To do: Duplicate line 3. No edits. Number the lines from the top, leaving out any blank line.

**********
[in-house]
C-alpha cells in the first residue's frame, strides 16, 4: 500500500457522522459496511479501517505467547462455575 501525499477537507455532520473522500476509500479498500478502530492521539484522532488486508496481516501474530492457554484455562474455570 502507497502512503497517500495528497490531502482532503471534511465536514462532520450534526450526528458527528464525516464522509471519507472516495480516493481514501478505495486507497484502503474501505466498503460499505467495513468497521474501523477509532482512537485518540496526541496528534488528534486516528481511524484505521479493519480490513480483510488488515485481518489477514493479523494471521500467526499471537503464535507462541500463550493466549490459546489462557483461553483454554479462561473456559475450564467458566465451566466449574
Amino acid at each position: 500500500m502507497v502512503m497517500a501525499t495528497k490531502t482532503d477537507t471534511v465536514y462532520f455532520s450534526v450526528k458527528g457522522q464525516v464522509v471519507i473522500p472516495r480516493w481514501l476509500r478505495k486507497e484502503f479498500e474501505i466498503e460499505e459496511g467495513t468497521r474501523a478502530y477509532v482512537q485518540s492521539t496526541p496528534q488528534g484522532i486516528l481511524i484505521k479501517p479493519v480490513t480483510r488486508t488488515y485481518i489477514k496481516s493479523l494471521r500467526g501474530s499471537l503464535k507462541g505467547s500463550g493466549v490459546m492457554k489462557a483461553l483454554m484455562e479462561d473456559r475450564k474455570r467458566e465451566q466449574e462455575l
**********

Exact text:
Amino acid at each position: 500500500m502507497v502512503m497517500a501525499t495528497k490531502t482532503d477537507t471534511v465536514y462532520f455532520s450534526v450526528k458527528g457522522q464525516v464522509v471519507i473522500p472516495r480516493w481514501l476509500r478505495k486507497e484502503f479498500e474501505i466498503e460499505e459496511g467495513t468497521r474501523a478502530y477509532v482512537q485518540s492521539t496526541p496528534q488528534g484522532i486516528l481511524i484505521k479501517p479493519v480490513t480483510r488486508t488488515y485481518i489477514k496481516s493479523l494471521r500467526g501474530s499471537l503464535k507462541g505467547s500463550g493466549v490459546m492457554k489462557a483461553l483454554m484455562e479462561d473456559r475450564k474455570r467458566e465451566q466449574e462455575l